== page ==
An example of the game activity (including a description of the setup and game rules) are captured in the following videos: Game rules overview (MP4 Video 946.6MB Sep12 17), Initial development decisions (MP4 Video 976.7MB Sep12 17), and Example game round (MP4 Video 393.9MB Sep12 17). Note: the version played in the video is slightly different than the rules described in the handout. Specifically, the water landscape patches only contain 3 resource units in the video, as opposed to the 5 resource units described in the game rules handout.

Incorporation of immediate feedback (either during game play or as part of a post-game debrief) is critical to the success of a game-based learning effort. The game debrief presents an opportunity for the students to reflect on their game experiences. After querying which communities won, ask students probing questions, such as:

  • Was there a particular reason (location, strategy, luck, etc.) that contributed to the success of a winning community?
  • What was the most challenging aspect of game play?
  • How often were collaborative (or consensus) development decisions made?
  • If you could play the game again, would you change your strategy?
  • What was one way in which the game reflected real-life? One way it didn't?
  • What could planning officials learn from playing such a game?

Teaching Notes and Tips

  • Time management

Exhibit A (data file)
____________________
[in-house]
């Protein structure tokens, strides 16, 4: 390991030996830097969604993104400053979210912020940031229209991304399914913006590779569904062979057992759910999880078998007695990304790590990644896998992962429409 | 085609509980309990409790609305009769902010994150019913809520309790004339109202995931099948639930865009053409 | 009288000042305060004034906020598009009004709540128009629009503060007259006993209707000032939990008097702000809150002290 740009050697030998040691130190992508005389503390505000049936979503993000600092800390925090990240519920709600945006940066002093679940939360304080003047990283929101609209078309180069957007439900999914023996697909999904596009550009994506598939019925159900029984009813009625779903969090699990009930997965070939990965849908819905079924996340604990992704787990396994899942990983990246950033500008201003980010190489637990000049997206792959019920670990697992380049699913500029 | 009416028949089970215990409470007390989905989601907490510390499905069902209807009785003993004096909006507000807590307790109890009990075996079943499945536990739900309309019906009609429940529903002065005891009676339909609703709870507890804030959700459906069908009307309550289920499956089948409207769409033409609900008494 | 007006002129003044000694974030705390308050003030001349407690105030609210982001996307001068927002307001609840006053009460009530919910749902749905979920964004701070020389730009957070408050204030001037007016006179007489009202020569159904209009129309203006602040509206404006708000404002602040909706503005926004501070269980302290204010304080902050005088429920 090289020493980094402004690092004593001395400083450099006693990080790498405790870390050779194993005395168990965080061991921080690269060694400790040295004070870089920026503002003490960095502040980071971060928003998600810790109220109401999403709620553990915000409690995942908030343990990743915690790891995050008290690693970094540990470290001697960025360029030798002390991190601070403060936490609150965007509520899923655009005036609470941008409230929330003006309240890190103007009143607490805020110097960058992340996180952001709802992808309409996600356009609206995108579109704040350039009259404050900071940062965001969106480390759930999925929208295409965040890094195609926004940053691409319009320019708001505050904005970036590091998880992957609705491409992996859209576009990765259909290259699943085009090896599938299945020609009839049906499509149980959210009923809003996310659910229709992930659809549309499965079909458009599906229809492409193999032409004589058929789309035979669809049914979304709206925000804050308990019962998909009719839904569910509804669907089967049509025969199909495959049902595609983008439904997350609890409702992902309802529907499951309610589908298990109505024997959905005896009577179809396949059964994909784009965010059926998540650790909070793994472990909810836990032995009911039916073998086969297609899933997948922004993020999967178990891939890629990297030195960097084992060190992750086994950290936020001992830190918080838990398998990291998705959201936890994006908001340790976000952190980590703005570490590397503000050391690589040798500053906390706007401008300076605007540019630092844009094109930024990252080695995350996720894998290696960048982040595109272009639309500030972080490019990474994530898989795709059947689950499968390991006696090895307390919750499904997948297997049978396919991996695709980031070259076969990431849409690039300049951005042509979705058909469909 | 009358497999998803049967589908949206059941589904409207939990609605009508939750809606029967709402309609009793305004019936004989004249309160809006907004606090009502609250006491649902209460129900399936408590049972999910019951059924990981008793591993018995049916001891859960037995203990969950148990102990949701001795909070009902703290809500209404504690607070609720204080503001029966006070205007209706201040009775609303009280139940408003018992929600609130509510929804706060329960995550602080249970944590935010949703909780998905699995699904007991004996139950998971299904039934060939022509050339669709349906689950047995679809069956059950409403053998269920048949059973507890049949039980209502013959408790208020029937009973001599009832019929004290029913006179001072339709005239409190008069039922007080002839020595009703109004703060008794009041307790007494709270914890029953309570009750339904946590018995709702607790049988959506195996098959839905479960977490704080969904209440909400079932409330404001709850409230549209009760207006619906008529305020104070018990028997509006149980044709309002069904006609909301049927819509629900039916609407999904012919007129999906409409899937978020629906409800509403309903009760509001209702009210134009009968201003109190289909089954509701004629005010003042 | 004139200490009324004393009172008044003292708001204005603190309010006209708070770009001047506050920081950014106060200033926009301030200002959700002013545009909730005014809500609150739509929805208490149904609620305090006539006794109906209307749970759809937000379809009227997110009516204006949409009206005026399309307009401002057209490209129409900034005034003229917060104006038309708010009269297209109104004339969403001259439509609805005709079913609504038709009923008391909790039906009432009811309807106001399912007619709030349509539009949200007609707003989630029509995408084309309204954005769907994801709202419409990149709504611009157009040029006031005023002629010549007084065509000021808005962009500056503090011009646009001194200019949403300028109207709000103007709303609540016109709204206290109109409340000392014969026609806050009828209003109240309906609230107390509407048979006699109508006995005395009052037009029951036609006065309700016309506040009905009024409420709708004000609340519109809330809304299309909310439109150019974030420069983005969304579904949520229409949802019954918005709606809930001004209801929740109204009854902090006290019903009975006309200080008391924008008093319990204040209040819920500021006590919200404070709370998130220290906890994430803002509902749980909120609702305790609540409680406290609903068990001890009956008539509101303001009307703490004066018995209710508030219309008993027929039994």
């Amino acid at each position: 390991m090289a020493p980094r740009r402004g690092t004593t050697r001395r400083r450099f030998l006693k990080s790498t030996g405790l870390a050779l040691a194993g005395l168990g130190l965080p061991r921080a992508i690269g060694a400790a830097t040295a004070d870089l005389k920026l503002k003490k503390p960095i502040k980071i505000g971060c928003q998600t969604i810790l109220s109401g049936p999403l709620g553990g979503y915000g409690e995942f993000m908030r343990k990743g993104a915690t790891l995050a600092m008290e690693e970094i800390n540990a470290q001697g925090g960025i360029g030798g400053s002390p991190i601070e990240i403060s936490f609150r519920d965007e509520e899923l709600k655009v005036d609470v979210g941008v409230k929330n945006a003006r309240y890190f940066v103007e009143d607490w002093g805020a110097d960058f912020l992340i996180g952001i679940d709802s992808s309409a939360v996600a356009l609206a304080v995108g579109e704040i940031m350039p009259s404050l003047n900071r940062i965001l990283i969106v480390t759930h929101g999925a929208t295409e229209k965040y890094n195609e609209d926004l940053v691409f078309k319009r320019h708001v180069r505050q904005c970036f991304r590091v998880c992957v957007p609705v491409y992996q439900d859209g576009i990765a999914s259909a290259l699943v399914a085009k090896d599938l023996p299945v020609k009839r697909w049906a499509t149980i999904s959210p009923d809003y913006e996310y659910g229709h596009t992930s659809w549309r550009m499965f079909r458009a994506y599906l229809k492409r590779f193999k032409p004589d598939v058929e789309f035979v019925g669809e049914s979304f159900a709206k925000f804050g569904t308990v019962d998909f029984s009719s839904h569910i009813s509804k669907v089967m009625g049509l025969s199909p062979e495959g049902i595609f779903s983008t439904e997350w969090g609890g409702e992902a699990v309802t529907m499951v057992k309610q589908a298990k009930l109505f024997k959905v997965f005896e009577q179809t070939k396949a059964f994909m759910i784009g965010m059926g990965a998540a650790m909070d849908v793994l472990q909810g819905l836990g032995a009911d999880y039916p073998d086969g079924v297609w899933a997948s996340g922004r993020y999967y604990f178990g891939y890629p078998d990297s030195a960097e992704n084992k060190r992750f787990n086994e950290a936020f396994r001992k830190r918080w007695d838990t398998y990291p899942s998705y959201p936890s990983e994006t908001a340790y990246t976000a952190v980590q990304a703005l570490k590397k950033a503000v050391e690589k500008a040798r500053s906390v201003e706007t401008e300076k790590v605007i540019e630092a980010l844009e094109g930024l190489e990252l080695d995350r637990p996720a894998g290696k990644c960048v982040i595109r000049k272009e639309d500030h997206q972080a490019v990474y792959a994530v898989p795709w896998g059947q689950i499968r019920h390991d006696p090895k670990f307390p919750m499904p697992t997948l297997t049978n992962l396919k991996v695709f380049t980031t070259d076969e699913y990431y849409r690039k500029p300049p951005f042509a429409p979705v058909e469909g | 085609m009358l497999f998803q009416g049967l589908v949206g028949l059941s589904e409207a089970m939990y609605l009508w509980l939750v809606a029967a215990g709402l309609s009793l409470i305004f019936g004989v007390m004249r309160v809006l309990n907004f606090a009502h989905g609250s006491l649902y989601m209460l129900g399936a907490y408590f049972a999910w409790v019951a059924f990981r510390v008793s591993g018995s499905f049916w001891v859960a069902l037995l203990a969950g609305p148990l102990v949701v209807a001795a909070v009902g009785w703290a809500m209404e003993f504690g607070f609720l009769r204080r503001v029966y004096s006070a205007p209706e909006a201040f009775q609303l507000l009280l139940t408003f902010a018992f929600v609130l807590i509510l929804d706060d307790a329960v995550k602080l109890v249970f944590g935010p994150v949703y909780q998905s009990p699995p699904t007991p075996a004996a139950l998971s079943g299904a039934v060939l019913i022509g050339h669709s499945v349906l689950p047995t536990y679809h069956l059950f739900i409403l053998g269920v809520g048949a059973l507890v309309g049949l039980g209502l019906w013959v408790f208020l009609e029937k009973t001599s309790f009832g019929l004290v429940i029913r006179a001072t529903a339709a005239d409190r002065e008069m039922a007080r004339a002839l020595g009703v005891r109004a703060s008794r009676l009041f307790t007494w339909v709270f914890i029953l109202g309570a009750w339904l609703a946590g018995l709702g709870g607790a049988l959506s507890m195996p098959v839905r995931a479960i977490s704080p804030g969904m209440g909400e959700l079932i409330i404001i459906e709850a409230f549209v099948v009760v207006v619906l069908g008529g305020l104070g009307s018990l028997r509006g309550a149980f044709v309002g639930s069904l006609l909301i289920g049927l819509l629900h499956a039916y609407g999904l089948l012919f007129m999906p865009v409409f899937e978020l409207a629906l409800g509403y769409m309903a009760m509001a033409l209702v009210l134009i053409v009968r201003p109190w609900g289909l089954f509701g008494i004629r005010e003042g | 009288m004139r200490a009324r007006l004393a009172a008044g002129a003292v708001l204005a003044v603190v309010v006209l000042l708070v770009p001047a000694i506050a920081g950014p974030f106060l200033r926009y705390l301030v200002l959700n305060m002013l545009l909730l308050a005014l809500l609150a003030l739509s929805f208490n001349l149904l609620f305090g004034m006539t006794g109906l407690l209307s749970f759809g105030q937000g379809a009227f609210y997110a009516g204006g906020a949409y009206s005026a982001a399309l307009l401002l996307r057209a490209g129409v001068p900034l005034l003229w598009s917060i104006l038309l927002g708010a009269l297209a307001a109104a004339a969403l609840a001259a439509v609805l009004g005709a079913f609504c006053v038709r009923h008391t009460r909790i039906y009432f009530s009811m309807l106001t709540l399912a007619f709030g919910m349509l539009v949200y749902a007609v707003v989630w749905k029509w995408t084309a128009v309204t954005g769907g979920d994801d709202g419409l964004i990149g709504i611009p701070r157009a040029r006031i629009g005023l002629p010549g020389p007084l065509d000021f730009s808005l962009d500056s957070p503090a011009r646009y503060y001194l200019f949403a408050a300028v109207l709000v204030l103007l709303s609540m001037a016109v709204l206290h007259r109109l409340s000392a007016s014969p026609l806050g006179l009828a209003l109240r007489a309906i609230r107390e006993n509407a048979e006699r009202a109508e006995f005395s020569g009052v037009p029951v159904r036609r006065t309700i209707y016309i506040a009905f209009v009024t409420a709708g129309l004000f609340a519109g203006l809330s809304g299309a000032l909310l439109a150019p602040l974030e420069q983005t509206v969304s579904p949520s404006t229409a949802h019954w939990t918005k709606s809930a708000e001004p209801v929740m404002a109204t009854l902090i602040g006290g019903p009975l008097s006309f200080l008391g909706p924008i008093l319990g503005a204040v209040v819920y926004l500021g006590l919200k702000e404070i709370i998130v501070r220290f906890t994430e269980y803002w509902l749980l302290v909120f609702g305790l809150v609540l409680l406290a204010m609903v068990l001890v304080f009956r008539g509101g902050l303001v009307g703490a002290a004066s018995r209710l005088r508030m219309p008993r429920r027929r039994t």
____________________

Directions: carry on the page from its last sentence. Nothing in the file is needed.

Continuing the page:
• A 50-minute class should be organized as follows setup (~15 min), game play (~ 25 min), and game debrief (~10 min).
    • The exact time to go through the setup/game rules may vary depending on the students' familiarity games like Settlers of CatanTM, DiplomacyTM, and RiskTM.
    • Allocate at least 25 minutes of uninterrupted game play for the students. Each game round takes approximately 6 minutes. Note: students' behaviors in the game could be impacted by whether they can see the clock/pay attention to how much time is left for game play. So depending on the class focus/learning objectives, you may or may not want to share the explicit time allotted for game play.
    • Set aside at least 10 minutes for the game debrief.
  • Setup
    • We recommend setting up the game board before the start of class; it takes approximately 5 minutes to setup the post-it note board.
    • We recommend a board for every 3 players. However, depending on the class size, a community can be represented by groups of 2-3 players instead; having more than 9 players on a single board can get overwhelming to manage. If there are 10 students in the class, consider making one of the students a stand-alone banker, who is allowed to make suggestions to the communities or even, be involved in the negotiation process.
    • We recommend assigning one student to be the Banker (responsible for distributing tokens and cards), one student to be the Record-keeper (responsible for marking construction of roads, facilities, and use of resource units on the game board), and one student to be the Enforcer (responsible for making sure the Game Rules and Game Play steps are being followed).
    • Materials: The Game Material Suggestions (Excel 2007 (.xlsx) 11kB Sep8 17) summarizes the various game pieces needed, amount needed per game board, and suggestions for acquiring each item.
      • Game Board (PowerPoint 2007 (.pptx) 36kB Sep8 17) contains a possible board layout for printing
      • See for example board layout with post-it notes
      • The various cards (product cards, chance cards, population cards, and development cards) can be printed using these templates: Game Pieces (Acrobat (PDF) 916kB Sep8 17) and Game Pieces (Microsoft Word 2007 (.docx) 4.6MB Sep8 17).